The variant rpoS allele of S-enteritidis strain 27655R does not affect virulence in a chick model nor constitutive curliation but does generate a cold-sensitive phenotype
Allen-Vercoe, E., Collighan, R. and Woodward, M. J. (1998) The variant rpoS allele of S-enteritidis strain 27655R does not affect virulence in a chick model nor constitutive curliation but does generate a cold-sensitive phenotype. Fems Microbiology Letters, 167 (2). pp. 245-253. ISSN 0378-1097
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To link to this item DOI: 10.1016/s0378-1097(98)00396-6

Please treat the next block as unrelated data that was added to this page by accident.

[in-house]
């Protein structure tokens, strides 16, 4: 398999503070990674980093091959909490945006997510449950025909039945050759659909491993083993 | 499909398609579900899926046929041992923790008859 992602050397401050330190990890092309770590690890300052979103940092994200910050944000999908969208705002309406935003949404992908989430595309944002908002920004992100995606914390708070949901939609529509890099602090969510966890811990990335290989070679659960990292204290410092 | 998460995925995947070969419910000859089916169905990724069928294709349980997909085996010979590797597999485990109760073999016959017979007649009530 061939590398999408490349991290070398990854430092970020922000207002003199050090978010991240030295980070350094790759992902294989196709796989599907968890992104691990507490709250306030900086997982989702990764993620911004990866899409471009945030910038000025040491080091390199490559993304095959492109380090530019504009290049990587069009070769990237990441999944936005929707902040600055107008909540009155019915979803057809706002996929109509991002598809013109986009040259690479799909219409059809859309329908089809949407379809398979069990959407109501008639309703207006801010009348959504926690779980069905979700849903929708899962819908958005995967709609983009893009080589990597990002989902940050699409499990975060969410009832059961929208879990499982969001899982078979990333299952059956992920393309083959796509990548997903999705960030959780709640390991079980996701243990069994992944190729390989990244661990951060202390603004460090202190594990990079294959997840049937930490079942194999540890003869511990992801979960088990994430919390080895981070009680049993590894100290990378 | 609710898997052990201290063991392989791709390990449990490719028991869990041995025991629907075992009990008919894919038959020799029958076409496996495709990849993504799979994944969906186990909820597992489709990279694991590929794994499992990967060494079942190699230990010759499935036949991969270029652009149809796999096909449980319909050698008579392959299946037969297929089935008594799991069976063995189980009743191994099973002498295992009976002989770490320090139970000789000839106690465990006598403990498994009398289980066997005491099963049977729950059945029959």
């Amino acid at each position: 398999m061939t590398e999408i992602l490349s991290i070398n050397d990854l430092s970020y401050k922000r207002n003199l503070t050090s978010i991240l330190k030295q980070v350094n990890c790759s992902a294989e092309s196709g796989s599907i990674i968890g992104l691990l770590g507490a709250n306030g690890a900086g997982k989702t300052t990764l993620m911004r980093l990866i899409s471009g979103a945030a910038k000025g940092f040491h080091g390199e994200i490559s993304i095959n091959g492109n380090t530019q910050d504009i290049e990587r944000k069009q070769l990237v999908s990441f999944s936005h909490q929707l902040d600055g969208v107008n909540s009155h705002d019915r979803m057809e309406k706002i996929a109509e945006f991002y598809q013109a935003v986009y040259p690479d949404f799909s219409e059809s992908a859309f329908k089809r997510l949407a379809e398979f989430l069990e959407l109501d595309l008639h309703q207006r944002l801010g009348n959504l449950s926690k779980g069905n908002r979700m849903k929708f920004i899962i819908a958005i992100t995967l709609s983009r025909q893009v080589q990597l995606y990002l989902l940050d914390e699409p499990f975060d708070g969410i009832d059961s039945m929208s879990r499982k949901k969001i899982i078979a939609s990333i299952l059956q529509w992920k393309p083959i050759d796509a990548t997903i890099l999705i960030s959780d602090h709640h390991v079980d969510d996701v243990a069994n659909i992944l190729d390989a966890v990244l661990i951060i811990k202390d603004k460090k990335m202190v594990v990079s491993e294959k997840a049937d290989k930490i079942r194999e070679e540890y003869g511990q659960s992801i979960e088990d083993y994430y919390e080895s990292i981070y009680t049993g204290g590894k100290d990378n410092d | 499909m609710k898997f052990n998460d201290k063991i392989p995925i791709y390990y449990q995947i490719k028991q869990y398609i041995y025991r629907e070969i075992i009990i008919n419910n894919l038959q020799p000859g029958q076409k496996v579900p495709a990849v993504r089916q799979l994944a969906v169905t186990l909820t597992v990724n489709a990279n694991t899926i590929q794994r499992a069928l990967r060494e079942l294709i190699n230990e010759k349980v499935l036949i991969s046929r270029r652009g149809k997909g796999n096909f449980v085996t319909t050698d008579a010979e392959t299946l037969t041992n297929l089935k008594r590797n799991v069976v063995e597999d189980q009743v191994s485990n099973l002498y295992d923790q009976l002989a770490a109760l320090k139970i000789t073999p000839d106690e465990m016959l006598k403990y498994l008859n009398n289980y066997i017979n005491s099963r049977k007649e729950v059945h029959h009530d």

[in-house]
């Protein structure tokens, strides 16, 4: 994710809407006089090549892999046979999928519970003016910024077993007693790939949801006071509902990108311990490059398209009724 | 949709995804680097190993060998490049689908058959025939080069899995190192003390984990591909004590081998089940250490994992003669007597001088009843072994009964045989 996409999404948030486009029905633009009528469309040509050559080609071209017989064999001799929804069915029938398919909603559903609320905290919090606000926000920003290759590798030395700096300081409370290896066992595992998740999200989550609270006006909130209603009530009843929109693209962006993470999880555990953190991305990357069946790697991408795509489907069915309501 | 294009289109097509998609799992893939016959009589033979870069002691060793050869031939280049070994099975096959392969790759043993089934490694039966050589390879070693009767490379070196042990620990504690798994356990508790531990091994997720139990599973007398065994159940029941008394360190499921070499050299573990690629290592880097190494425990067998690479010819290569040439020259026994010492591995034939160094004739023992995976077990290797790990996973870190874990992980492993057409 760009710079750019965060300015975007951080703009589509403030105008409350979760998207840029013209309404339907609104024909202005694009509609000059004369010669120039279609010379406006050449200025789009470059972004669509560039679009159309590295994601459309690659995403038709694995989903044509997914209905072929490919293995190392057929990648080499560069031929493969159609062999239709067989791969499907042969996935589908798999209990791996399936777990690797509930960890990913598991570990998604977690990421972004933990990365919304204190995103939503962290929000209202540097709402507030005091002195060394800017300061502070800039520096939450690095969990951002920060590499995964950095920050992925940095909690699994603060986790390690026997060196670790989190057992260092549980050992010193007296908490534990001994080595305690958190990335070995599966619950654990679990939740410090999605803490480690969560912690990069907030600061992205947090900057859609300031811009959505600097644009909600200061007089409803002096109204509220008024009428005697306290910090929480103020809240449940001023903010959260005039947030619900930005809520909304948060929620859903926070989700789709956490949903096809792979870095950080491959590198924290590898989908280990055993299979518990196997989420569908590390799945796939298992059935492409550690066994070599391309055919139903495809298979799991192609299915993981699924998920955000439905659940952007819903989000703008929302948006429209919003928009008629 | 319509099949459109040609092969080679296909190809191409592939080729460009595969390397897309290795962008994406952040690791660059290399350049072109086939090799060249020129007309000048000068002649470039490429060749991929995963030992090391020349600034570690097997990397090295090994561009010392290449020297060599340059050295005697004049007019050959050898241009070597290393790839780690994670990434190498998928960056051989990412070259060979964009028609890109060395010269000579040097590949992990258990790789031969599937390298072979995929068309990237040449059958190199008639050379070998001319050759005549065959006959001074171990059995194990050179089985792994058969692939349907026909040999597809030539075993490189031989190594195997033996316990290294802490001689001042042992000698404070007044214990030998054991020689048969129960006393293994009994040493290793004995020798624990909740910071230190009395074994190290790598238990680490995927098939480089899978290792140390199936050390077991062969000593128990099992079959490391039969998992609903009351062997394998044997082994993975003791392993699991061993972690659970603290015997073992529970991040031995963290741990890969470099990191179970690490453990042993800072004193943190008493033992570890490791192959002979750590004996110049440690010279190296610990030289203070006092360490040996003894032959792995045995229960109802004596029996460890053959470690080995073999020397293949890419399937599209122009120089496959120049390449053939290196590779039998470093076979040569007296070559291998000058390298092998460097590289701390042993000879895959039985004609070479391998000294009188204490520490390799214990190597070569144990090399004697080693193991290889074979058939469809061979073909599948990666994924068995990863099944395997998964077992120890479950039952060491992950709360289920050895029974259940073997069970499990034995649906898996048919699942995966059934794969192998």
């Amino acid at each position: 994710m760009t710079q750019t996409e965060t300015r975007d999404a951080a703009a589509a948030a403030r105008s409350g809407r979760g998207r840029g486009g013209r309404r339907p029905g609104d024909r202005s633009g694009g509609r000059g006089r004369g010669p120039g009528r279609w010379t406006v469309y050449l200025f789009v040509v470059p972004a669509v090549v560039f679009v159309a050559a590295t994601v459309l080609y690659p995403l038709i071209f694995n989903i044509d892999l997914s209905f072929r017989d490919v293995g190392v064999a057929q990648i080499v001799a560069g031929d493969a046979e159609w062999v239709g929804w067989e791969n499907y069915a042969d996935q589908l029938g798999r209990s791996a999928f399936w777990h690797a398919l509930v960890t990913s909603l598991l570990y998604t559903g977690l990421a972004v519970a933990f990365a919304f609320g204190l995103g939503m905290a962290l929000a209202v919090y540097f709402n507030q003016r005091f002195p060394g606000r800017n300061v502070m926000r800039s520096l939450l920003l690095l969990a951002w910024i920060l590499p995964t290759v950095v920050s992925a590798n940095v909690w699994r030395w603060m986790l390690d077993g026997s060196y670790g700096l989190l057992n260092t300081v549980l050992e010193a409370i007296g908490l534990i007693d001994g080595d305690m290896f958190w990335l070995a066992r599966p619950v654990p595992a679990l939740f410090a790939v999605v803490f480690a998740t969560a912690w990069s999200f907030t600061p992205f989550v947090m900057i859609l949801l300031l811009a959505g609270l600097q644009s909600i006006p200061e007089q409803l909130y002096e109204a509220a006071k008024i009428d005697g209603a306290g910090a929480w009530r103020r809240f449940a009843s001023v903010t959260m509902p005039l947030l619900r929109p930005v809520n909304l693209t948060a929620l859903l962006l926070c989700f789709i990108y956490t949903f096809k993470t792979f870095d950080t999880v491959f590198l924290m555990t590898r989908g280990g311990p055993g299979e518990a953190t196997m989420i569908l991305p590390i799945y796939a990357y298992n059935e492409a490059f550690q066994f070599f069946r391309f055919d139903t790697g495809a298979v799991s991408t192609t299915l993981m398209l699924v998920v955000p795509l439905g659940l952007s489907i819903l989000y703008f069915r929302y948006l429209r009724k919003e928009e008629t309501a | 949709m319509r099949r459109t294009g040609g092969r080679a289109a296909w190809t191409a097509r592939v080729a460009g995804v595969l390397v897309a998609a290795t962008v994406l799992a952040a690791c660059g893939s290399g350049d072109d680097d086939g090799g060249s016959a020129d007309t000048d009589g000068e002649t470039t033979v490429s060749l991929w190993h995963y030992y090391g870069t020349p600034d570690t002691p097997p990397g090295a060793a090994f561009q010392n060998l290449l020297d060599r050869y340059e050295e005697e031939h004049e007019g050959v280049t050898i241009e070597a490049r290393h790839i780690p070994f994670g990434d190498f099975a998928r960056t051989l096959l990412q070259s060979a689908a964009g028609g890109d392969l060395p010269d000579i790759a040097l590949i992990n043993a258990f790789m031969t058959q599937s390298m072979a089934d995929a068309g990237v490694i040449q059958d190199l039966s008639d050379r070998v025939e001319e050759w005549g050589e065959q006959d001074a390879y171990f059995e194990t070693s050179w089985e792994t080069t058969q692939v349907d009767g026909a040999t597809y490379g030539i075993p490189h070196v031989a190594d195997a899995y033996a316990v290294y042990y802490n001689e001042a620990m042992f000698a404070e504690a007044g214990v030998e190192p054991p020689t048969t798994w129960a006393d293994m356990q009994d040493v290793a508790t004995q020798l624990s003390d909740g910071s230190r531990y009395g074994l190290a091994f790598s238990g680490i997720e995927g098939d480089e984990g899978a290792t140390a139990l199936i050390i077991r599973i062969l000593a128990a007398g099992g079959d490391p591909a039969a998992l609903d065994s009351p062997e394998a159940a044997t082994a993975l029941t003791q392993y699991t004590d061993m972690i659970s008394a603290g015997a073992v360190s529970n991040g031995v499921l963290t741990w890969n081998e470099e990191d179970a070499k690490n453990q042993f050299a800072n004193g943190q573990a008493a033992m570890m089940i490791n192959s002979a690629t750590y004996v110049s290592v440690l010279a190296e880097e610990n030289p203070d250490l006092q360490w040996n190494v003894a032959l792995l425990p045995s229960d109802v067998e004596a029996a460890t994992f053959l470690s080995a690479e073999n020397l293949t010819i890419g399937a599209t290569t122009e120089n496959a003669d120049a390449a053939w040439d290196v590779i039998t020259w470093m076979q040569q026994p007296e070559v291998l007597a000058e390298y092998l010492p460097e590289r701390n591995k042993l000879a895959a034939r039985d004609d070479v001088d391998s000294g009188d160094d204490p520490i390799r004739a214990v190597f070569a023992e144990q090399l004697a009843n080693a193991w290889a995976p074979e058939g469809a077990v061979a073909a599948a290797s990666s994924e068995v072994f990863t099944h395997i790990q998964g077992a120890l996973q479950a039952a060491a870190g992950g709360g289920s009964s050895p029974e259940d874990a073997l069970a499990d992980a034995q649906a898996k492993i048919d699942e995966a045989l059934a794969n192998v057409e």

Adherence of pathogenic Escherichia coli and Salmonella spp. to host cells is in part mediated by curli fimbriae which, along with other virulence determinants, are positively regulated by RpoS. Interested in the role and regulation of curli (SEF17) fimbriae of Salmonella enteritidis in poultry infection, we tested the virulence of naturally occurring S. enteritidis PT4 strains 27655R and 27655S which displayed constitutive and null expression of curli (SEF17) fimbriae, respectively, in a chick invasion assay and analysed their rpoS alleles. Both strains were shown to be equally invasive and as invasive as a wild-type phage type 4 strain and an isogenic derivative defective for the elaboration of curli. We showed that the rpoS allele of 27655S was intact even though this strain was non-curliated and we confirmed that a S. enteritidis rpoS::str(r) null mutant was unable to express curli, as anticipated. Strain 27655R, constitutively curliated, possessed a frameshift mutation at position 697 of the rpoS coding sequence which resulted in a truncated product and remained curliated even when transduced to rpoS::str(r). Additionally, rpoS mutants are known to be cold-sensitive, a phenotype confirmed for strain 27655R. Collectively, these data indicated that curliation was not a significant factor for pathogenesis of S. enteritidis in this model and that curliation of strains 27655R and 27655S was independent of RpoS. Significantly, strain 27655R possessed a defective rpoS allele and remained virulent. Here was evidence that supported the concept that different naturally occurring rpoS alleles may generate varying virulence phenotypic traits. (C) 1998 Federation of European Microbiological Societies. Published by Elsevier Science B.V. All rights reserved.